I'm not seeing anything about a temp for the primary or any type of diacetyl rest that I've seen mentioned in many of the other Lager recipes on forum. I'm assuming the primary should be done in the yeast optimum temp range(but you know what they say about assuming) however I'm not really sure how to deal with the transition from primary to secondary to lager and if I need to give it a diacetyl rest or not.
Yes, you want to ferment in the yeast's optimum temp range. Diacetyl rest...it may or may not be needed. I usually do one with lagers as it helps the yeast finish attenuation even if the rest wasn't actually needed for diacetyl.

For lagering, do you have a way to bring your temp down in your fermenter without sucking air into it? If not, consider bottling (and carbonating) first, then lagering in the bottles (assuming you're bottling). It's not ideal (because the stuff that drops out during lagering will still be in the bottles - pour carefully!), but IMO it beats oxidation.

If you keg, you can lager in a keg and avoid O2 that way.
 
Last edited:
OP
S

Starkam

New Member
Joined
Sep 23, 2020
Messages
4
Reaction score
0
By vials, do you mean the White Labs PurePitch packs? Sort of like a flattened tube? (White Labs hasn't used vials for Sacch yeasts for quite a while now.) Anyway, the yeast works the same in a starter. You might want to estimate a lower starting cell count for the Wyeast SmackPack for its given age vs a White Labs pack of similar age (since White Labs claims a slower die-off) and thus build a relatively larger starter.
It may have been White Labs, or at least that sounds familiar, but it was in a vial like a short stubby test tube. I did have to take a few years off from brewing due to changing jobs moving, and having kids. So I could easily have missed a change in there somewhere. I usually do a 1L starter with everything I've brewed but I'll look into getting a 2L flask if I need to go bigger for this one.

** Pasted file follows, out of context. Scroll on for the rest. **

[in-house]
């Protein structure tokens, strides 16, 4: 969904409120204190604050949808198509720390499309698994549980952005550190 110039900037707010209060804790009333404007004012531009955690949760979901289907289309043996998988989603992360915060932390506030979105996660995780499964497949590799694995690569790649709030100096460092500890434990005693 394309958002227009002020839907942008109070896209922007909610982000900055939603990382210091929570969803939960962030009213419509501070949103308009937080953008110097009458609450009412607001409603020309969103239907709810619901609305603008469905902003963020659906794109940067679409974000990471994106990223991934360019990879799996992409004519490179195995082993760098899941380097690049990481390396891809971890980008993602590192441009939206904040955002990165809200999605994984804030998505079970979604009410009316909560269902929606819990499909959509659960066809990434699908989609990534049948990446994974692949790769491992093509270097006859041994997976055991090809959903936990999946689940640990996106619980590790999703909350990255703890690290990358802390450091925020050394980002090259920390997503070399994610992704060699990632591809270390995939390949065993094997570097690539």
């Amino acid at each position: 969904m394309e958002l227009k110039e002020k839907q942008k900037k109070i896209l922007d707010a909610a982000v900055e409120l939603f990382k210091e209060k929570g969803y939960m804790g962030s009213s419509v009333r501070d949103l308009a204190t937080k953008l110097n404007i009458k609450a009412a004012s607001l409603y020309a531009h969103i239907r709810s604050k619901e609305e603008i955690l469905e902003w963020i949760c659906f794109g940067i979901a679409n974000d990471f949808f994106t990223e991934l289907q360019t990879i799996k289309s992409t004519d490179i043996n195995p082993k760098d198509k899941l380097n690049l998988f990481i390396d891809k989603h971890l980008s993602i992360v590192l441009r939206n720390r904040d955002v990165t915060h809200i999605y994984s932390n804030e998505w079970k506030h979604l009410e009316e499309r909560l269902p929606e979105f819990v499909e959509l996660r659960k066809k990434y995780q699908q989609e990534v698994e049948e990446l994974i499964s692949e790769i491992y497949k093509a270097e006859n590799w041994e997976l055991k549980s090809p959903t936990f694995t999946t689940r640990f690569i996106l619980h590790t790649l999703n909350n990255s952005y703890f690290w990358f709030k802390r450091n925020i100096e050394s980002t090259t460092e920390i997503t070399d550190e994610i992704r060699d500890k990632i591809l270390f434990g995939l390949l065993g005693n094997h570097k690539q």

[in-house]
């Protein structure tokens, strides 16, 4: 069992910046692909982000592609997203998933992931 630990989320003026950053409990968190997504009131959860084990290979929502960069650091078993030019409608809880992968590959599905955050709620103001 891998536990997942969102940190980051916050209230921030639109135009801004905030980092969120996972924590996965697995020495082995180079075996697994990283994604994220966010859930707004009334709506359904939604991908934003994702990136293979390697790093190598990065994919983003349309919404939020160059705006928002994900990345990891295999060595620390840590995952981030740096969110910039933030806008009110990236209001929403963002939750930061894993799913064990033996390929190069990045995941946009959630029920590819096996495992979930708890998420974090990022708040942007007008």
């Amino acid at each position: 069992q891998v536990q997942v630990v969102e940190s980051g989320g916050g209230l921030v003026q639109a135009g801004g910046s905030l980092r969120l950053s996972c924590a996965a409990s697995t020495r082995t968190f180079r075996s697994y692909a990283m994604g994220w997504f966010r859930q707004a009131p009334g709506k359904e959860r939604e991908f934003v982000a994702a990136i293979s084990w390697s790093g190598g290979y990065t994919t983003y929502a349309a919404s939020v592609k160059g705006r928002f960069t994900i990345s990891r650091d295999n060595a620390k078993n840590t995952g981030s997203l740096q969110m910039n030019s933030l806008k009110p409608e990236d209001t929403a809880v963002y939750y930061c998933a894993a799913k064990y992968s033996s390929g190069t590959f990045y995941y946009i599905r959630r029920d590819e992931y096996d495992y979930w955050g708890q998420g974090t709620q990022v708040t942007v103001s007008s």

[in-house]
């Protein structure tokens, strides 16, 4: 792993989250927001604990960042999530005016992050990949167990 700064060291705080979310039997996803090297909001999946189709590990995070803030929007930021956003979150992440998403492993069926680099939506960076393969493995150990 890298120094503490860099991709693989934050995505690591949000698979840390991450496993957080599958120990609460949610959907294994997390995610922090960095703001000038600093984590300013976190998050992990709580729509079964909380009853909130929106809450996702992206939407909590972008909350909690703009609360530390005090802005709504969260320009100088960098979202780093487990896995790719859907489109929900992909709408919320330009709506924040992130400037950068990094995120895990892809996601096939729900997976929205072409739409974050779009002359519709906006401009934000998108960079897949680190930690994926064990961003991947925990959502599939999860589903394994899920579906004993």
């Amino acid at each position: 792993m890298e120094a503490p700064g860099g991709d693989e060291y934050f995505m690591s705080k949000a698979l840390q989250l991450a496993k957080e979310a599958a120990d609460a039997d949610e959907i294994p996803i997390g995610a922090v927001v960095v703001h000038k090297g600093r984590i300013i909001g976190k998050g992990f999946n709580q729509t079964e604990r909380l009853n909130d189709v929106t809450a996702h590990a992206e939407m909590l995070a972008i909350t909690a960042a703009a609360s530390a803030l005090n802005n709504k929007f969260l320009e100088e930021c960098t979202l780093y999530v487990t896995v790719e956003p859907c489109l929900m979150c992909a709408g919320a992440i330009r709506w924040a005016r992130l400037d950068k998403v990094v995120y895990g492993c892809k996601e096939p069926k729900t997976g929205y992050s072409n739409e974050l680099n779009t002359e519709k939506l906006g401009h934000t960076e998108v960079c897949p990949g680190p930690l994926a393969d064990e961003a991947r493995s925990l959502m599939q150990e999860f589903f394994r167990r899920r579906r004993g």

Yes, you want to ferment in the yeast's optimum temp range. Diacetyl rest...it may or may not be needed. I usually do one with lagers as it helps the yeast finish attenuation even if the rest wasn't actually needed for diacetyl.
Copy on the primary temps, what would you recommend shooting for temp&time wise for a diacetyl with this yeast? Most of what I'm seeing generally seems 60-70F for 2-3 days average.
For lagering, do you have a way to bring your temp down in your fermenter without sucking air into it? If not, consider bottling (and carbonating) first, then lagering in the bottles (assuming you're bottling). It's not ideal (because the stuff that drops out during lagering will still be in the bottles - pour carefully!), but IMO it beats oxidation.